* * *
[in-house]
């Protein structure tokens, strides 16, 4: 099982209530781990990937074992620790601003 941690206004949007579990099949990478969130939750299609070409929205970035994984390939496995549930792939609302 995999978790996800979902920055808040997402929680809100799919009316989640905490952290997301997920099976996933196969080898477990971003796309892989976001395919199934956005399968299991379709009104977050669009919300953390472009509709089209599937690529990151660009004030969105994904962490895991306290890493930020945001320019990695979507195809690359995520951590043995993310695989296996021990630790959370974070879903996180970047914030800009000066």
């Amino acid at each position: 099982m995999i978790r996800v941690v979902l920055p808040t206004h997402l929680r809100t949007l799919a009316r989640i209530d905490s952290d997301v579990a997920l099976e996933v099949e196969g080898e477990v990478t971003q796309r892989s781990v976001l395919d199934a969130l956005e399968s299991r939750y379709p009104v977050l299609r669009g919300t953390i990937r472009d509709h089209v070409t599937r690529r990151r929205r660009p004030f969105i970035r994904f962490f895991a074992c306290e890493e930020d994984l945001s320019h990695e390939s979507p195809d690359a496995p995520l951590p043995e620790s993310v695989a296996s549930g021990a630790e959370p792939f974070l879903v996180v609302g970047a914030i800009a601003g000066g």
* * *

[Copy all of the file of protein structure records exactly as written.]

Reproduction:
[in-house]
């Protein structure tokens, strides 16, 4: 099982209530781990990937074992620790601003 941690206004949007579990099949990478969130939750299609070409929205970035994984390939496995549930792939609302 995999978790996800979902920055808040997402929680809100799919009316989640905490952290997301997920099976996933196969080898477990971003796309892989976001395919199934956005399968299991379709009104977050669009919300953390472009509709089209599937690529990151660009004030969105994904962490895991306290890493930020945001320019990695979507195809690359995520951590043995993310695989296996021990630790959370974070879903996180970047914030800009000066």
């Amino acid at each position: 099982m995999i978790r996800v941690v979902l920055p808040t206004h997402l929680r809100t949007l799919a009316r989640i209530d905490s952290d997301v579990a997920l099976e996933v099949e196969g080898e477990v990478t971003q796309r892989s781990v976001l395919d199934a969130l956005e399968s299991r939750y379709p009104v977050l299609r669009g919300t953390i990937r472009d509709h089209v070409t599937r690529r990151r929205r660009p004030f969105i970035r994904f962490f895991a074992c306290e890493e930020d994984l945001s320019h990695e390939s979507p195809d690359a496995p995520l951590p043995e620790s993310v695989a296996s549930g021990a630790e959370p792939f974070l879903v996180v609302g970047a914030i800009a601003g000066g």